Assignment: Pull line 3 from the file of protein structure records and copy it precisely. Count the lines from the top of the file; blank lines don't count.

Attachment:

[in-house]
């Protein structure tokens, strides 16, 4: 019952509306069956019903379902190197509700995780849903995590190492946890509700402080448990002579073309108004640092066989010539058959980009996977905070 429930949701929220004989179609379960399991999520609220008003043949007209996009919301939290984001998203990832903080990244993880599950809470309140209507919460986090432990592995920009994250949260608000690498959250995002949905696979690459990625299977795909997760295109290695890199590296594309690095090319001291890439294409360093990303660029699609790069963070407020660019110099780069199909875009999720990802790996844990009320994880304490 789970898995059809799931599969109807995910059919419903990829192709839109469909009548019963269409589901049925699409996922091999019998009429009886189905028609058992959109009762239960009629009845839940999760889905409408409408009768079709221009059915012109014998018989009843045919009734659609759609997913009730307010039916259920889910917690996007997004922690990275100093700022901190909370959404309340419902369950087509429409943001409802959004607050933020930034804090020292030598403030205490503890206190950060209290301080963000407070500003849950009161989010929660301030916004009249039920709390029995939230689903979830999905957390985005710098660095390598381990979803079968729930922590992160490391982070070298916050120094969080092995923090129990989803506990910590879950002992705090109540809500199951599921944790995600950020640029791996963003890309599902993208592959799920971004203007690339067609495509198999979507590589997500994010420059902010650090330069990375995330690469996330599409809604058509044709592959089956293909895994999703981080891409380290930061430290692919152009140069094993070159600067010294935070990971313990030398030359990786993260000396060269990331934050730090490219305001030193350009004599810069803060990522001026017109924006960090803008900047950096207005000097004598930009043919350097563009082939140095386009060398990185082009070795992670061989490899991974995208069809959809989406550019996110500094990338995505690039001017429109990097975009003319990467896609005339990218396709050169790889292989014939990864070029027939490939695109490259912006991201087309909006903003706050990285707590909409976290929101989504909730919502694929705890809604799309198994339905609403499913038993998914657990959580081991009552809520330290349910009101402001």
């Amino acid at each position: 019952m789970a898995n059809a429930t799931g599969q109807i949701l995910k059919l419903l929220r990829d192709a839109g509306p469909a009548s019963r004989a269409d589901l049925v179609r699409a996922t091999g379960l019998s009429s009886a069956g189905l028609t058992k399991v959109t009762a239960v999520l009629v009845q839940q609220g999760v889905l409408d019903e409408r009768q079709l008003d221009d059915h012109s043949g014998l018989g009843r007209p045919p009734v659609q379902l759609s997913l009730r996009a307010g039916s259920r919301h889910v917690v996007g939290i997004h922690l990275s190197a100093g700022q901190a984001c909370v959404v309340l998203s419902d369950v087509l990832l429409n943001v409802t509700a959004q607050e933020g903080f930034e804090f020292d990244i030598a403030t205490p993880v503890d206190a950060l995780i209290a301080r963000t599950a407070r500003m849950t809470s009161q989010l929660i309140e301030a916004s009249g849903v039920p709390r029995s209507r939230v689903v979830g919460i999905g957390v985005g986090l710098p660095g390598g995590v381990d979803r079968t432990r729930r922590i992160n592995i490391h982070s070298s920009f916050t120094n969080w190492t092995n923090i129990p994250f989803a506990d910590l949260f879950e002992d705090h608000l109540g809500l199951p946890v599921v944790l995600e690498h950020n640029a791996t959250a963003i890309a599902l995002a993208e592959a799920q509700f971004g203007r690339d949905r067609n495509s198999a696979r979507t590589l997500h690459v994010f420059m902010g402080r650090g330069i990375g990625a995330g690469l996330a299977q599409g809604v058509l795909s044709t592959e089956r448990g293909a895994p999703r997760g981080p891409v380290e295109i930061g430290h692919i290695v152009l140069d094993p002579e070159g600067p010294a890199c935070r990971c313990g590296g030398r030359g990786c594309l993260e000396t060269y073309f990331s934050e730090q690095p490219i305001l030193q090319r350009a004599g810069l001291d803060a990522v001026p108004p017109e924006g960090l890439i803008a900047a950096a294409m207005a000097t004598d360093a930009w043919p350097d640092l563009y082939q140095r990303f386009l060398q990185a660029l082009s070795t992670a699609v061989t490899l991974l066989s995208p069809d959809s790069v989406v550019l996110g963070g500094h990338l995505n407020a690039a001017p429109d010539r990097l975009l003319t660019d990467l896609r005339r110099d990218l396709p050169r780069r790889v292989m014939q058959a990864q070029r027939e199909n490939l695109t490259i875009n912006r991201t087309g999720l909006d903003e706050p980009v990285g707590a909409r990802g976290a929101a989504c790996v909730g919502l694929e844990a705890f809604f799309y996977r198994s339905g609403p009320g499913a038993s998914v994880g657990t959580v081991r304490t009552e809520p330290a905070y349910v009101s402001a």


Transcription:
């Amino acid at each position: 019952m789970a898995n059809a429930t799931g599969q109807i949701l995910k059919l419903l929220r990829d192709a839109g509306p469909a009548s019963r004989a269409d589901l049925v179609r699409a996922t091999g379960l019998s009429s009886a069956g189905l028609t058992k399991v959109t009762a239960v999520l009629v009845q839940q609220g999760v889905l409408d019903e409408r009768q079709l008003d221009d059915h012109s043949g014998l018989g009843r007209p045919p009734v659609q379902l759609s997913l009730r996009a307010g039916s259920r919301h889910v917690v996007g939290i997004h922690l990275s190197a100093g700022q901190a984001c909370v959404v309340l998203s419902d369950v087509l990832l429409n943001v409802t509700a959004q607050e933020g903080f930034e804090f020292d990244i030598a403030t205490p993880v503890d206190a950060l995780i209290a301080r963000t599950a407070r500003m849950t809470s009161q989010l929660i309140e301030a916004s009249g849903v039920p709390r029995s209507r939230v689903v979830g919460i999905g957390v985005g986090l710098p660095g390598g995590v381990d979803r079968t432990r729930r922590i992160n592995i490391h982070s070298s920009f916050t120094n969080w190492t092995n923090i129990p994250f989803a506990d910590l949260f879950e002992d705090h608000l109540g809500l199951p946890v599921v944790l995600e690498h950020n640029a791996t959250a963003i890309a599902l995002a993208e592959a799920q509700f971004g203007r690339d949905r067609n495509s198999a696979r979507t590589l997500h690459v994010f420059m902010g402080r650090g330069i990375g990625a995330g690469l996330a299977q599409g809604v058509l795909s044709t592959e089956r448990g293909a895994p999703r997760g981080p891409v380290e295109i930061g430290h692919i290695v152009l140069d094993p002579e070159g600067p010294a890199c935070r990971c313990g590296g030398r030359g990786c594309l993260e000396t060269y073309f990331s934050e730090q690095p490219i305001l030193q090319r350009a004599g810069l001291d803060a990522v001026p108004p017109e924006g960090l890439i803008a900047a950096a294409m207005a000097t004598d360093a930009w043919p350097d640092l563009y082939q140095r990303f386009l060398q990185a660029l082009s070795t992670a699609v061989t490899l991974l066989s995208p069809d959809s790069v989406v550019l996110g963070g500094h990338l995505n407020a690039a001017p429109d010539r990097l975009l003319t660019d990467l896609r005339r110099d990218l396709p050169r780069r790889v292989m014939q058959a990864q070029r027939e199909n490939l695109t490259i875009n912006r991201t087309g999720l909006d903003e706050p980009v990285g707590a909409r990802g976290a929101a989504c790996v909730g919502l694929e844990a705890f809604f799309y996977r198994s339905g609403p009320g499913a038993s998914v994880g657990t959580v081991r304490t009552e809520p330290a905070y349910v009101s402001a």